Any Iodine-bearing bleach or toner should probably be fixed in an ammonium thiosulfate fix. This however has a nasty habit of bleaching the image, so must be used with care. Long treatment in plain hypo is generally better.
     
  7. FrankB

    FrankB Member

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    Very many thanks for all the help, especially Les (I'll definitely be trying that one!).

    Ole, how long should I leave the print in the thio solution?

    All the best

    Frank
     
  8. John McCallum

    John McCallum Member

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    Frank, I've recently done quite a lot of Veradon toning over the last 6 mnth and found that if i'm not careful, the print can tend to lose contrast and go more 'milk' chocolate in colour during washing and even after drying, over time. Going out on a limb here I think the reason is that Veradon toning is normally halted at the colour desired, resulting in only partial silver halide conversion.
    On Agfa MC111 glossy which is the paper I use most, giving the print a Selenium tone before Veradon seems to work very well. By comparison with just Vrdn toning, these prints haven't changed. Also, the increased DMax counters the reduction by the Vrdn and gives the print an attractive 'richer' quality that I really like. But you've got to experiment a little with timings. Selenium tone for too long and it will convert all the silver halide, and the Vrdn will have no affect. Too little time and the Selenium won't have enough affect. I've been using Selenium this way at 1:10 for about 4-6 mins, this is getting close to giving archival properties.
    When I use Veradon toner, I do it outside in good light if possible in a white tray with an quivalent wet print to compare the colour change. Keep checking the print by taking out of the Vrdn and comparing with untoned wet print. Have a tray or washer of water ready and anticipate the colour change you're after because it will continue to change for a little while during the final wash.

    edit: also a peg helps (for the nose :smile:)
     
  9. ann

    ann Subscriber

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    Wonder if Veradon is similar to Kodak Brown toner that will continue to tone while washing? I don"t know, but it makes sense as it is in the same family. With KBT a "stop bath" of sodium sulphite, or HCA is recommend to stop the toning process before washing.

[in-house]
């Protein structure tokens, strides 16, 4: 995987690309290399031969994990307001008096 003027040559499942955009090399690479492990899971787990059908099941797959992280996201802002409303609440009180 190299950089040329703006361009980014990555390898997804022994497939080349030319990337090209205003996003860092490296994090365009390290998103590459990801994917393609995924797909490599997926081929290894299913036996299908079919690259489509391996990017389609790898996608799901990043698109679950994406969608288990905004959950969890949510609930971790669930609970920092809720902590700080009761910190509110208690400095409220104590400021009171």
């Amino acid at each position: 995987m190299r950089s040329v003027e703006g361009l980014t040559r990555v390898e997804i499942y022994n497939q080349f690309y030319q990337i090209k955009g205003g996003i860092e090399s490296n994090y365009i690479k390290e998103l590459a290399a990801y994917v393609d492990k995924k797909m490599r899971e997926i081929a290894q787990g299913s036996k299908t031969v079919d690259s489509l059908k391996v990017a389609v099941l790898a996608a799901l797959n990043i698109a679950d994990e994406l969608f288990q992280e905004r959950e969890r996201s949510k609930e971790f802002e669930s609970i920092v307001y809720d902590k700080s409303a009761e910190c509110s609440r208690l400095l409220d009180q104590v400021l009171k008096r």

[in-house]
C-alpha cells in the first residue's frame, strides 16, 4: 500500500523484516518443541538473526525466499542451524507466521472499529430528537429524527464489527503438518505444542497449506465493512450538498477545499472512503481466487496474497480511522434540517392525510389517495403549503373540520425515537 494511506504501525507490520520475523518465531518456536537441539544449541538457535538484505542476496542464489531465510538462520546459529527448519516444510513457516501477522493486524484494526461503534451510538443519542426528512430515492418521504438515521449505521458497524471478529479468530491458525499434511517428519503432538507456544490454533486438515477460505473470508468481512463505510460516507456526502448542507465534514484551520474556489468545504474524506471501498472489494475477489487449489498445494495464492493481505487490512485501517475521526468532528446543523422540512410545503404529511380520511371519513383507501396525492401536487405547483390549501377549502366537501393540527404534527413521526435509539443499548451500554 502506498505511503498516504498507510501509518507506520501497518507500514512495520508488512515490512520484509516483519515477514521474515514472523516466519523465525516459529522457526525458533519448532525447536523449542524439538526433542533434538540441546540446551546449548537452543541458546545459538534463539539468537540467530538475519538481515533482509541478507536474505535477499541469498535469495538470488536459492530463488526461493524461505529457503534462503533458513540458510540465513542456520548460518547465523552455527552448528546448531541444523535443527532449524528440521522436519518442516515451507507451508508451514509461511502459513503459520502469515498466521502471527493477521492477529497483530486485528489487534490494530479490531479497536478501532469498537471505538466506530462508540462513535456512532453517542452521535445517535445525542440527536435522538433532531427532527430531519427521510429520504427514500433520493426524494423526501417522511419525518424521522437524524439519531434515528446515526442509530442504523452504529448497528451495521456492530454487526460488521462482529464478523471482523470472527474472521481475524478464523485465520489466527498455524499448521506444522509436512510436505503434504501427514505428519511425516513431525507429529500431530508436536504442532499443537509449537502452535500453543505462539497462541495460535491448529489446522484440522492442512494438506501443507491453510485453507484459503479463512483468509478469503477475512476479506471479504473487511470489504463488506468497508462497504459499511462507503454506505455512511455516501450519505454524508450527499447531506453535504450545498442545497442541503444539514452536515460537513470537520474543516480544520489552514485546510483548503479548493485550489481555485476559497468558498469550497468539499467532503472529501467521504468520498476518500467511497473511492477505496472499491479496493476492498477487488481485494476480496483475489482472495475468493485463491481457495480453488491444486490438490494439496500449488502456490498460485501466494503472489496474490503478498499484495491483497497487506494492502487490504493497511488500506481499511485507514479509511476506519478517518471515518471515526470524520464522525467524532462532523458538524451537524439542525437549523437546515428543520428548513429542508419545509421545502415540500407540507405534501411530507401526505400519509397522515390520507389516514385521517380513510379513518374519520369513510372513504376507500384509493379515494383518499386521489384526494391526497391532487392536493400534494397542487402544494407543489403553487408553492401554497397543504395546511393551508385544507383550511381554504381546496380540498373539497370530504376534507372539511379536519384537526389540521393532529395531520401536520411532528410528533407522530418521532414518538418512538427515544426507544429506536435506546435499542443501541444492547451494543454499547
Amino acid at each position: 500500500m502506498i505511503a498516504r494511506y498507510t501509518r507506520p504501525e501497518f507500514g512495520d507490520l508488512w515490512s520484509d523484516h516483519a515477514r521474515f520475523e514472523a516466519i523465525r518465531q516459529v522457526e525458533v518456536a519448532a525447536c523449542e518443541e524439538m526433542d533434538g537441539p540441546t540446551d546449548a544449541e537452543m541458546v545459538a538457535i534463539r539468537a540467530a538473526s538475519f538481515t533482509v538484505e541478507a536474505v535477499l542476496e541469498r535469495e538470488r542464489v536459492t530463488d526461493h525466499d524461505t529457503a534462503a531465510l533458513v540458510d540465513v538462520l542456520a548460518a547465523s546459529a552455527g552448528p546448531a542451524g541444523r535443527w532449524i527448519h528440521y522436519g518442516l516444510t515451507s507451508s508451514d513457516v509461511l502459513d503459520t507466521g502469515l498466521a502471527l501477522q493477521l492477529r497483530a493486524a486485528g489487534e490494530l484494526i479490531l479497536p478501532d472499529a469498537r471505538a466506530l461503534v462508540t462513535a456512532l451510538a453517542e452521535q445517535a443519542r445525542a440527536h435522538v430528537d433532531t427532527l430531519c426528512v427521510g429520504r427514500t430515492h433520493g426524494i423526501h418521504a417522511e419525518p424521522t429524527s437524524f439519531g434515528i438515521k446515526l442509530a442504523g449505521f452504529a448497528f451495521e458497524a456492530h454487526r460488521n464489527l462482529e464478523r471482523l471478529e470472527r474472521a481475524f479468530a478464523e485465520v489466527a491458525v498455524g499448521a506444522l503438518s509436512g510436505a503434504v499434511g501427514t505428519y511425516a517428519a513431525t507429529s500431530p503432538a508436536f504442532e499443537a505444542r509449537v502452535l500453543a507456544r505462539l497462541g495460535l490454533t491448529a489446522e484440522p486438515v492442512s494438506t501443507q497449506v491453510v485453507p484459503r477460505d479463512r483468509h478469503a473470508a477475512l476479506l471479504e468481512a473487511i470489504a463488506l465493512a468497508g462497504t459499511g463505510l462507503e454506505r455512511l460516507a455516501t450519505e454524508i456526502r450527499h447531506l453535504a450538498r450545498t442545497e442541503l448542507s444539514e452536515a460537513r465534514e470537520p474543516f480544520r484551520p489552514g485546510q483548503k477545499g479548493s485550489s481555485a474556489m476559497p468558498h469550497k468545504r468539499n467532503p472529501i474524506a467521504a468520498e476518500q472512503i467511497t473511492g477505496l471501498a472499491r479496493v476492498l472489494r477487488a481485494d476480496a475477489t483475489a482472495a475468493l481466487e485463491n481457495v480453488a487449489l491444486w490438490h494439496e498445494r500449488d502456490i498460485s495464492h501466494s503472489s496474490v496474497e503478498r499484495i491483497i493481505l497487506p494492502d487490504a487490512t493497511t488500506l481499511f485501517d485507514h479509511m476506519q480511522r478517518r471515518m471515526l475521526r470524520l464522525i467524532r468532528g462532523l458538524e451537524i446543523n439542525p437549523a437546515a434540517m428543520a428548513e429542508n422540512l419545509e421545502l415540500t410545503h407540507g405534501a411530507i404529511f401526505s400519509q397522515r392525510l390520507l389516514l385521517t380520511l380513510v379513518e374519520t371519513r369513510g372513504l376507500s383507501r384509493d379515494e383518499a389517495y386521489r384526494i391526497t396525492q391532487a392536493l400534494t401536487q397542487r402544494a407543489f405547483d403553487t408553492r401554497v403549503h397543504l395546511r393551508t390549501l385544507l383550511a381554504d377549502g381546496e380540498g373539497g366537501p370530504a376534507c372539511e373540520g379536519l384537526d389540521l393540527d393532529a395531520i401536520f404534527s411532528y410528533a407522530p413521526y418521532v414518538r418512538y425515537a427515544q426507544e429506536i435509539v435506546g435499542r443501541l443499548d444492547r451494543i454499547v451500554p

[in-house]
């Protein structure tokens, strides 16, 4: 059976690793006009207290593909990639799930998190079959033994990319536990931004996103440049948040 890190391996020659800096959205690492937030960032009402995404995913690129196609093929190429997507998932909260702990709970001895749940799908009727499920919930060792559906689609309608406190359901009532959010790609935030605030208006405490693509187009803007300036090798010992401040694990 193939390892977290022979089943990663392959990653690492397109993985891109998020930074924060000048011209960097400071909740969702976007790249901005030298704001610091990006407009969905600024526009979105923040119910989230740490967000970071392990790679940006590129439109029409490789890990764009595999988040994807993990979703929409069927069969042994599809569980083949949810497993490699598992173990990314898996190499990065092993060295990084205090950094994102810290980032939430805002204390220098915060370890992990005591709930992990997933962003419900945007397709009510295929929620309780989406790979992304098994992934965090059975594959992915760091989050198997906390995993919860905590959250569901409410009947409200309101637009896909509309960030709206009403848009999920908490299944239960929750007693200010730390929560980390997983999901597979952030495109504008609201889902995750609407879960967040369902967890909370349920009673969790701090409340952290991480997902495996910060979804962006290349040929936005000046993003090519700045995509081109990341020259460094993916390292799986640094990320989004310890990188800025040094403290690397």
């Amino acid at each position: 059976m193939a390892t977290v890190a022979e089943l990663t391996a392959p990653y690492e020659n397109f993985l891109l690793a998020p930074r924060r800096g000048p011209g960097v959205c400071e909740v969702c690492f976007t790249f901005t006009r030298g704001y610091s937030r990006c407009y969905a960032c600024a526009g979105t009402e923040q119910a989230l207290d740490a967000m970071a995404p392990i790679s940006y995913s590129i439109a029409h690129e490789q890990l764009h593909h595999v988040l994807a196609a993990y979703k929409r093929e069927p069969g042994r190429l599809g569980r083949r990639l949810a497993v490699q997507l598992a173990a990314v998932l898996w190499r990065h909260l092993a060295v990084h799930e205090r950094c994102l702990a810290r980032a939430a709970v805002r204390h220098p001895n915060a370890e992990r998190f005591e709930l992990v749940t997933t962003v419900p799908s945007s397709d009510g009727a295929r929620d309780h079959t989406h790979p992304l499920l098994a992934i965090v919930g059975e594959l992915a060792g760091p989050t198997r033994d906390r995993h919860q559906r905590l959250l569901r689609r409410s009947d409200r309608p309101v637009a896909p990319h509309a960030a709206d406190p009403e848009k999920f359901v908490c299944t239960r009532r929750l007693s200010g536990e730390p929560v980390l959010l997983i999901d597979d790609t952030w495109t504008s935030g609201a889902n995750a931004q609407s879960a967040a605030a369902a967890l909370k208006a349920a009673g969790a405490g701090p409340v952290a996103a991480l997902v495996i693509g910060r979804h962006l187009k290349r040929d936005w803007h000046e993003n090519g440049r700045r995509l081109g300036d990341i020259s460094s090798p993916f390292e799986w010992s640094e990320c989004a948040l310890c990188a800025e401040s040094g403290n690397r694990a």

Perhaps that would work with Veradon?
     
  10. John McCallum

    John McCallum Member

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    Ahuh great suggestion. Veridon definately does continue to tone during washing Ann. So using a stop bath would be easier than trying to pull the print early and having to anticipate further toning.
     
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  11. john_s

    john_s Member

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    Agfa recommends a sodium sulphite bath to "stop" Viradon toning. And I'm sure it would make washing more efficient. It also seems to help clear the yellow tint to the paper quickly
     
    Last edited by a moderator: Jul 29, 2004
  12. Ole

    Ole Moderator Staff Member Moderator

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    Viradon - and at least most other polysulfide toners - continue working in the wash water. To stop the toning and remove the milky film of elemental sulfur on the surface of the print, use a sulfite bath. Strong HCA is fine, or just a solution of 200g sodium sulfite in one liter water. Same as you would use to clear polaroid T55 negatives (I use the same soup for both).

    When fixing in plain hypo, a longish fixing is necessary. Depending on temperature, agitation, concentration, type of print and required "archivability", about 20 minutes should do it.
     
  13. FrankB

    FrankB Member

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    Many thanks to everyone for all the assistance!

    I'll have a play and let you know what happens...